There’s a reason why one of the first words that come to mind when thinking about team is “spirit”. That vague-super-positioned-non-tangible thing is really everything when it comes to team performance. It both reflects a cohesive structure, implies a good vibe and is highly likely to reflect a well-orchestrated and functioning group of people, working efficiently towards a common goal.
But getting a team to work well together – getting it to exhibit that elusive characteristic – is far more difficult than driving the performance of one employee. Yet, the success of most complex corporate tasks requires exactly that. Sales can require the involvement of several account executives, sales development reps and managers. Running a call center like a well-oiled machine requires representatives to support each other, pick up each other’s slack and share knowledge and motivation.
So, what can you do to improve team performance and foster better team collaboration?. In this article, we lay down the most recent ideas, tips and the proven best practices to improve team performance.
We humans are always searching for meaning – always remember that the best way to get your team members going is to assign meaning to their daily tasks, as mundane and routine as they may be. Having a sense of meaning drives people to work together and to strive to help others. Using this as a main guideline results in the following several strategies for improving team performance:
- Stress the big picture – aligning everything with the company business goals is a must, but always refer to core values and the company’s vision. If you haven’t done that so far, you will be surprised at how much this will reflect on daily performance and work effectiveness. People work better when they know what they’re working for. It’s proven.
- Be playful – as strange as this may sound – and to some, it sounds like the very opposite of what being a manager means – keeping things clear but with an air of playfulness, could actually create a winning mix of attitudes that would boost team morale. It is no wonder that one of the fathers of psychoanalysis, Carl Gustav Jung, stressed the importance of games and playfulness for the mental wellbeing of adults. We tend to forget that, and in particular at work Bring it back, and you will see trust and an air – or should we say a spirit – of collaboration grow naturally among team members.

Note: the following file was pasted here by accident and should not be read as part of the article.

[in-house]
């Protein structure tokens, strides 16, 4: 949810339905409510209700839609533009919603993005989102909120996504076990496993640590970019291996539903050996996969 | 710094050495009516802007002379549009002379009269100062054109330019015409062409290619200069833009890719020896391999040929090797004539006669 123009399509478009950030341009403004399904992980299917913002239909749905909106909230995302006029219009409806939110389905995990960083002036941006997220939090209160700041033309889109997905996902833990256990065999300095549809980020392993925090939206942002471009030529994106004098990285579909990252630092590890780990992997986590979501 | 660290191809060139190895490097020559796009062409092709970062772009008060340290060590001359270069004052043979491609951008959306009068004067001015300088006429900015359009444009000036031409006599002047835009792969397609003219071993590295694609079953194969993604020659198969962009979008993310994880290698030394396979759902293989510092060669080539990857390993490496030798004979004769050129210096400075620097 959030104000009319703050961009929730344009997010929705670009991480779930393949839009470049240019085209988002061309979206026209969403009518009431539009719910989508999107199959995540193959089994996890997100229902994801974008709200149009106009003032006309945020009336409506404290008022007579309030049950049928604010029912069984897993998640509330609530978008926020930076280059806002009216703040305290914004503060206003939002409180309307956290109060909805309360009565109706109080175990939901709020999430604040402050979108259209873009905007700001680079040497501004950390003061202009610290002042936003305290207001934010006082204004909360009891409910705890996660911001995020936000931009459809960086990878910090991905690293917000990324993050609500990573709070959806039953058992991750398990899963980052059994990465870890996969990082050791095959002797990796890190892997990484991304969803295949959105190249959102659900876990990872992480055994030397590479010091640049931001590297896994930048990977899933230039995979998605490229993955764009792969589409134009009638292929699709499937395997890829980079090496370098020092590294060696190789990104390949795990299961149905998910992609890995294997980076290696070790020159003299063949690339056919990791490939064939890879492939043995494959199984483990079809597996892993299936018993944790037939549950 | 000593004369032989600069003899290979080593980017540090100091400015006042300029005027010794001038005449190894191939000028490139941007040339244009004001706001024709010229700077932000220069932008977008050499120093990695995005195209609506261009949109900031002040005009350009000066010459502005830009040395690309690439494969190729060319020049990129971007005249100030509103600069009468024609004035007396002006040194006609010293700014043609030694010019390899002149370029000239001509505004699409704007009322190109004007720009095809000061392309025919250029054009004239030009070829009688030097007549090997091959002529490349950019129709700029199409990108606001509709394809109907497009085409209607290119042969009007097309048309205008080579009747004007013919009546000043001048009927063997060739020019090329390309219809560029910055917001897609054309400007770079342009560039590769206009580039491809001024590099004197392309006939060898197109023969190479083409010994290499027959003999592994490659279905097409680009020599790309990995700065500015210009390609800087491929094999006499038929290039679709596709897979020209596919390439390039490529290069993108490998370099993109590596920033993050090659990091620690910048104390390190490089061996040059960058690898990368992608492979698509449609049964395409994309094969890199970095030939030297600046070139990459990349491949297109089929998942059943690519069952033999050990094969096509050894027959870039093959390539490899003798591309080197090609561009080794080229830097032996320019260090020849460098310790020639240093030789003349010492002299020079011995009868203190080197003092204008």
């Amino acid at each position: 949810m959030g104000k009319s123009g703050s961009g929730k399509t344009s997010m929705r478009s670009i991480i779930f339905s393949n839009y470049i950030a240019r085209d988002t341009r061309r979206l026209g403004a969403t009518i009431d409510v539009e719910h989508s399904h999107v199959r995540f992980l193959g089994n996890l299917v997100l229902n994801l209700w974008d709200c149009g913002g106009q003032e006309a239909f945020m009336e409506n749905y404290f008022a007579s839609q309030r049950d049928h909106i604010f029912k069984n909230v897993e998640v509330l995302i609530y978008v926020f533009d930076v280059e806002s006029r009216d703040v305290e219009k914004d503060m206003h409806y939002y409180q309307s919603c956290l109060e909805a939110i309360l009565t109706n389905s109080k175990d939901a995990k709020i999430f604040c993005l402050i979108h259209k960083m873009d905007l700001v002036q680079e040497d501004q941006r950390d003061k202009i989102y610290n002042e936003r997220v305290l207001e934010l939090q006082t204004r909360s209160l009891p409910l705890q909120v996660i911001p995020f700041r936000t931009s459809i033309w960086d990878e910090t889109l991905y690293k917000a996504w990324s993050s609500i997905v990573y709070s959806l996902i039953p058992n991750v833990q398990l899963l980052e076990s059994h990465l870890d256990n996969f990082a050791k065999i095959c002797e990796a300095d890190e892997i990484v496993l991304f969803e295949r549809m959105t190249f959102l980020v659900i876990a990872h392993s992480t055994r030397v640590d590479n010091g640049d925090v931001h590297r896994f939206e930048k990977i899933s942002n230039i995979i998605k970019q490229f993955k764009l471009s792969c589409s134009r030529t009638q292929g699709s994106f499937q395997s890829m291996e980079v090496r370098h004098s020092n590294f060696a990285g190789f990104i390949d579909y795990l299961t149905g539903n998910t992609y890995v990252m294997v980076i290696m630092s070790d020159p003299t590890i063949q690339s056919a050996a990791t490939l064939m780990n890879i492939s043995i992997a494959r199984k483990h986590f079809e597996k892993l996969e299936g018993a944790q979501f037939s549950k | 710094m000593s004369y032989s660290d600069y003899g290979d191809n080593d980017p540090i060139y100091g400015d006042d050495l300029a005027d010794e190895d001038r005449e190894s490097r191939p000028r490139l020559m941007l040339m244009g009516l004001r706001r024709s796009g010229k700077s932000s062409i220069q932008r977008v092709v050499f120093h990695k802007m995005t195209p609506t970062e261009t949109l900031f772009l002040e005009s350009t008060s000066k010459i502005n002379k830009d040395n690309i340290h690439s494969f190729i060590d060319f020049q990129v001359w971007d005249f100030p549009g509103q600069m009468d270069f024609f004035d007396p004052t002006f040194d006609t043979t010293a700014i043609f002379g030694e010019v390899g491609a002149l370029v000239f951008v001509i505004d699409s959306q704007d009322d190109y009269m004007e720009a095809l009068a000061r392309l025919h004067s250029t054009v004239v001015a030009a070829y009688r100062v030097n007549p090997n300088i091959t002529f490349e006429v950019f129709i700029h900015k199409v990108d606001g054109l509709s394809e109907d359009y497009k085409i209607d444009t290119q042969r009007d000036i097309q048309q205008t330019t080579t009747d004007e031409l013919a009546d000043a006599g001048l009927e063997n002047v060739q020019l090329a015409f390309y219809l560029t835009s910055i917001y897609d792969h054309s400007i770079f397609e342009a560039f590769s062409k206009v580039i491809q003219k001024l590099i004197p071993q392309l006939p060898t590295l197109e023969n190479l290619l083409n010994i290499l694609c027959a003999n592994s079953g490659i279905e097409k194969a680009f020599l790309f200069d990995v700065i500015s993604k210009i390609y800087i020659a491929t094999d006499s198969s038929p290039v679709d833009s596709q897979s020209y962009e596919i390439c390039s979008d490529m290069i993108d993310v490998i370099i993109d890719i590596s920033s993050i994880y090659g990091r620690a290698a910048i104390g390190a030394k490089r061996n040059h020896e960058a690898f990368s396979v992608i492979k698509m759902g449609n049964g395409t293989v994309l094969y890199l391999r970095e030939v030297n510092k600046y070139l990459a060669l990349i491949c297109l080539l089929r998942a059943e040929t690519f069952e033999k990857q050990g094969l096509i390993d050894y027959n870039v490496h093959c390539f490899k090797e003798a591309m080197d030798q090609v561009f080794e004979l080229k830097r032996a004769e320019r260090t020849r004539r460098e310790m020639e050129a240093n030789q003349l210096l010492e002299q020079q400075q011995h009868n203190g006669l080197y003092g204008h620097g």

- Foster innovation – being innovative can be depicted as a form of playfulness. They certainly interact: when you are playful, innovation flows naturally. Innovation’s worst enemy is fear of failure. A playful environment would slowly but surely eradicate it. Gamification, the use of game elements, can also be used to foster innovation – https://www.gameffective.com/using-gamification-to-drive-innovation-in-a-global-company/
- Enable learning – this connects back to both fostering innovation, and making team members accountable and do what they’re good at (which we will discuss later). People should have a feeling they can grow in their current positions – learn new skills as well as sharpen existing ones. Businesses need to always be on the move. So do individuals. Stagnation is everybody’s common enemy.
- Delegate influence – don’t be a “last stop” for decisions, but a “first stop” where people surrounding you can join in and really be heard and contribute to decisions on meaningful topics. Responsibility can’t really be delegated, but allow yourself to be influenced, learn and get different perspectives. Everybody can bring an interesting opinion to the table, and if they get to have an impact, it can mean the world to them (we refer you back to the beginning of this article – people are always on the search for meaning).
- Be responsive – this is an integral part of delegating your capability to influence the organization. Gaining recognition from authority is a must if you want to assign meaning to tasks and goals. Overtly acknowledging and celebrating contributions and achievements by members of the team, is an important responsibility of those who hold managerial positions.
And finally, allow me to stress again two common-knowledge and well proven best practices, that are so common-knowledge they are easily overlooked and become that leg cramp that has already become a part of you, and has therefor ceased to be considered a problem:
- Define everything – everybody should know what are the KPIs and relevant metrics for success (hopefully) and the flip side of that. Straight forward communications with the team or teams you lead, will keep everybody well informed on expectations – and these should be made as explicit as possible. An interesting idea worth trying out is performing a sort of SWOT or at least an “SW” to your team and assign them with tasks that fit their strengths. This creates a reinforcing positive loop, that breeds satisfaction and a positive team spirit.
- Set an example – holding yourself as accountable as possible will reflect on your employees. Improving a team’s performance, is about being the best you can be. You are the inspiration; it is you who set the team spirit and the team culture. As the saying goes: be the change you want to lead.